He was powerless then and he's feeling that way again.
I can appreciate that Steve pulls Danny off when he does. There was no "What the hell are you doing?" from either of them. Steve needs Danny to get perspective back and Danny needs to get the hell out of there.
And connect with his daughter, the one thing that is more precious to him than anything else. And every time we see these two together, it transcends simple father/daughter stuff. Whatever it is that Scott brings to the table as Danny, it's on a whole different level whenever these two have a scene… but I digress. Grace grounds Danny, reminds him of who he is without words and back to the team he goes.
It can't be that simple though.
When they finally do get the pieces to come together and raid the house they're sure Ella's being held at, we see Danny at his breaking point but still desperately holding on. With the realization that Ella has been moved, Steve and Danny are faced with a smug and defiant Ray Beckett who thinks he holds all the cards. Danny attacks him then and Steve hauls him off, keeping Danny back but at this point, even Steve has had enough. When Beckett snaps they can't touch him because they are the police, Steve asks for Danny's badge and gun and then walks away without a look back.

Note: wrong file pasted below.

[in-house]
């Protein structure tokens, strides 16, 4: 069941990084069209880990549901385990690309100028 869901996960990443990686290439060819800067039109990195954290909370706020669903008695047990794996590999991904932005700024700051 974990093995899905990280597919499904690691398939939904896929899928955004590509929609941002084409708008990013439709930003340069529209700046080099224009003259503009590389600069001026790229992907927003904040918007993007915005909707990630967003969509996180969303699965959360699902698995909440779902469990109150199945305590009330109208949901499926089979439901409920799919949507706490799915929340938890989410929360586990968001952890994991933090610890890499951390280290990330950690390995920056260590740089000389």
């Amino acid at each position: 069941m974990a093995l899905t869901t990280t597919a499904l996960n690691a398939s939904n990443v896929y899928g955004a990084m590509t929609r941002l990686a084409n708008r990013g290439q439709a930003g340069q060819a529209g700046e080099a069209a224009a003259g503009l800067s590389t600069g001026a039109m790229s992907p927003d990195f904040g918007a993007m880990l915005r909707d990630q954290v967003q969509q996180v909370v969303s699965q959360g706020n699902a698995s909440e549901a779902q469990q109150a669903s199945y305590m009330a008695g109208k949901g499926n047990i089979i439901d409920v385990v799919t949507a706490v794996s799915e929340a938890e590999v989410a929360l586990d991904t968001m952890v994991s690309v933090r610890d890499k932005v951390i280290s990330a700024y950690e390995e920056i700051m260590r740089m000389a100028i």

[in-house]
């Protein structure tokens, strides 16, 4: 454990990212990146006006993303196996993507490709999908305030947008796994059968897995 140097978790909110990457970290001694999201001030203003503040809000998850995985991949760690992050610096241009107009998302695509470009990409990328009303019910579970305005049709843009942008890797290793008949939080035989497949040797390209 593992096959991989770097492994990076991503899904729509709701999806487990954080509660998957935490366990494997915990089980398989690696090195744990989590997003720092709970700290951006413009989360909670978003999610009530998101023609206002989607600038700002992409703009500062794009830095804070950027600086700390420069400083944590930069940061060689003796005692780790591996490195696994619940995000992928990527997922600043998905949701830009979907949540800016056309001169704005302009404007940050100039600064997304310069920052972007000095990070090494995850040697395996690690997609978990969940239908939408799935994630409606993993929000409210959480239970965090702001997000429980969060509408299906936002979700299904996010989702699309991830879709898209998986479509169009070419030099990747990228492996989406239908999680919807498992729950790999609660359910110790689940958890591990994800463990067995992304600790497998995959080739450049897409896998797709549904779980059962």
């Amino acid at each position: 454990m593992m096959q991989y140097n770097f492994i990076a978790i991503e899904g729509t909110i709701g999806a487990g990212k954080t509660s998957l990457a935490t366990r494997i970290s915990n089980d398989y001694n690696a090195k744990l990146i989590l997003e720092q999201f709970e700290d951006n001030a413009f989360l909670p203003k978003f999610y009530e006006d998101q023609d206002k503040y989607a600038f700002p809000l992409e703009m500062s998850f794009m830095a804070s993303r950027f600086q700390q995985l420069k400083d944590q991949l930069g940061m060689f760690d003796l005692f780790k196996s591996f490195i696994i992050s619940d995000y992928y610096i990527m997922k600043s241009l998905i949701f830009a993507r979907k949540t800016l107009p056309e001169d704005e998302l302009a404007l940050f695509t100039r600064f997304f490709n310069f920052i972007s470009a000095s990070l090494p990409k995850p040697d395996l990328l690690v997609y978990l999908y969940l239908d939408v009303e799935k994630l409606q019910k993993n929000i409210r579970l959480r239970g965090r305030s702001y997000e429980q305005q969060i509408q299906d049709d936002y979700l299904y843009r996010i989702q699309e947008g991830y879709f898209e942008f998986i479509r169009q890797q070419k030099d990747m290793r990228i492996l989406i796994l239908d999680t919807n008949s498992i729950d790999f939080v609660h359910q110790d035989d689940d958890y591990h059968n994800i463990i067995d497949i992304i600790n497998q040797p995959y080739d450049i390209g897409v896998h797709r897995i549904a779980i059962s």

At this point, Danny's little more than a wounded animal and Steve has to know this. They are too close for him not to have put the pieces together at this point.
Danny of course gets the location in what is probably the most controversial scene – on or off camera of the entire series.
They find Ella and it's Danny of course who climbs into the box she was buried in and takes her out, all the while speaking to her, asking her if she's okay, stoking her hair out of her face. The exact same things he did when they found Grace in that storage unit. He knows this is Ella, but it's clear he's reliving that horrible night a year ago.
It's Danny who returns Amanda's diary to her shattered parents, giving them the only piece of her he could.
It is unlikely that finding and returning Ella to her parents, relatively unharmed, will be enough to put Danny's demons to rest. He's broken in so many ways but hopefully, with these events, Steve at least will see that Danny has been suffering and realize he needs help.
Now for a few opinions here.
This episode had its usual plot holes and moments. Sure, we had to suspend our believe here and there too. And a lot of people are upset with what Danny did.
Frankly, I find what he did in this episode more believable than his having an affair with Rachel while she's married to another man.
I don't condone what Danny did with Beckett, but I can understand the character's motivation and reasons, right or wrong. Was it over the top? Maybe. I doubt he's proud of what he did.
Nor do I see Danny as out of control or tossing everything aside that he believes in, including what it means to be a good cop. He's not the same man we knew in first season—a great deal has changed and he's been through so much in the short time he's been in Hawaii. When you take the time to look back and consider all of it, you see a complicated man who still holds to his values and beliefs. But he's had to adapt and accept some things as well as he deals with a different kind of grief.